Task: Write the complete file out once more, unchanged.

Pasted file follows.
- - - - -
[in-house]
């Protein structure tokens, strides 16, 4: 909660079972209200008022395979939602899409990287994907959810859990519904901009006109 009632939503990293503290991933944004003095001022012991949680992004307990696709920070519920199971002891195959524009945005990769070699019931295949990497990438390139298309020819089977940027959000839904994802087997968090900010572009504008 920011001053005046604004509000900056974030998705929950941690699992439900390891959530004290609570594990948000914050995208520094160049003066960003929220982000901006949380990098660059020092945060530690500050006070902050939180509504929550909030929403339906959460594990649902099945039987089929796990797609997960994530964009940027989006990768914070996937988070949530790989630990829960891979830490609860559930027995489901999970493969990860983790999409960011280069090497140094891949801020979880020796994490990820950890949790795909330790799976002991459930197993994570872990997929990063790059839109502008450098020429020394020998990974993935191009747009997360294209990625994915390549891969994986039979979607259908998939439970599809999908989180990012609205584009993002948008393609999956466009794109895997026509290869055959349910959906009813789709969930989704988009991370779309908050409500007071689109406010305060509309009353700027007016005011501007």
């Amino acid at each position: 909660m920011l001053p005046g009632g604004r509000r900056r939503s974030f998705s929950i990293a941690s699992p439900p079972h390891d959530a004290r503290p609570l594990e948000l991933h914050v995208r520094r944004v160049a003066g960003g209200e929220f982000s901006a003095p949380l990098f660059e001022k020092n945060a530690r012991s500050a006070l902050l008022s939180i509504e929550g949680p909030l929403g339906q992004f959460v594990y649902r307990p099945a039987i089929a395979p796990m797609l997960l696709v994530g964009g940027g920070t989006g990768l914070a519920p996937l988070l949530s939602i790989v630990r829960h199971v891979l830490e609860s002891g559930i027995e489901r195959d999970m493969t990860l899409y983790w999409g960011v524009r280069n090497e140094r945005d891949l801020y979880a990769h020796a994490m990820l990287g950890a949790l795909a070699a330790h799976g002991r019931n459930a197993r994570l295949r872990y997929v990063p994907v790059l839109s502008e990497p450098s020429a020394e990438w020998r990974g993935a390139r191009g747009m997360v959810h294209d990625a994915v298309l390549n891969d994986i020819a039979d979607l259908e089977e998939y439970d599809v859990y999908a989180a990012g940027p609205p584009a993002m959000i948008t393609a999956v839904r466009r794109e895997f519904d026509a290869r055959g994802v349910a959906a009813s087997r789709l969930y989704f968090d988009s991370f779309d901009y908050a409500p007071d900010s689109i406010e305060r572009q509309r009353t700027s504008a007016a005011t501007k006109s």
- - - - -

[in-house]
């Protein structure tokens, strides 16, 4: 909660079972209200008022395979939602899409990287994907959810859990519904901009006109 009632939503990293503290991933944004003095001022012991949680992004307990696709920070519920199971002891195959524009945005990769070699019931295949990497990438390139298309020819089977940027959000839904994802087997968090900010572009504008 920011001053005046604004509000900056974030998705929950941690699992439900390891959530004290609570594990948000914050995208520094160049003066960003929220982000901006949380990098660059020092945060530690500050006070902050939180509504929550909030929403339906959460594990649902099945039987089929796990797609997960994530964009940027989006990768914070996937988070949530790989630990829960891979830490609860559930027995489901999970493969990860983790999409960011280069090497140094891949801020979880020796994490990820950890949790795909330790799976002991459930197993994570872990997929990063790059839109502008450098020429020394020998990974993935191009747009997360294209990625994915390549891969994986039979979607259908998939439970599809999908989180990012609205584009993002948008393609999956466009794109895997026509290869055959349910959906009813789709969930989704988009991370779309908050409500007071689109406010305060509309009353700027007016005011501007």
């Amino acid at each position: 909660m920011l001053p005046g009632g604004r509000r900056r939503s974030f998705s929950i990293a941690s699992p439900p079972h390891d959530a004290r503290p609570l594990e948000l991933h914050v995208r520094r944004v160049a003066g960003g209200e929220f982000s901006a003095p949380l990098f660059e001022k020092n945060a530690r012991s500050a006070l902050l008022s939180i509504e929550g949680p909030l929403g339906q992004f959460v594990y649902r307990p099945a039987i089929a395979p796990m797609l997960l696709v994530g964009g940027g920070t989006g990768l914070a519920p996937l988070l949530s939602i790989v630990r829960h199971v891979l830490e609860s002891g559930i027995e489901r195959d999970m493969t990860l899409y983790w999409g960011v524009r280069n090497e140094r945005d891949l801020y979880a990769h020796a994490m990820l990287g950890a949790l795909a070699a330790h799976g002991r019931n459930a197993r994570l295949r872990y997929v990063p994907v790059l839109s502008e990497p450098s020429a020394e990438w020998r990974g993935a390139r191009g747009m997360v959810h294209d990625a994915v298309l390549n891969d994986i020819a039979d979607l259908e089977e998939y439970d599809v859990y999908a989180a990012g940027p609205p584009a993002m959000i948008t393609a999956v839904r466009r794109e895997f519904d026509a290869r055959g994802v349910a959906a009813s087997r789709l969930y989704f968090d988009s991370f779309d901009y908050a409500p007071d900010s689109i406010e305060r572009q509309r009353t700027s504008a007016a005011t501007k006109s």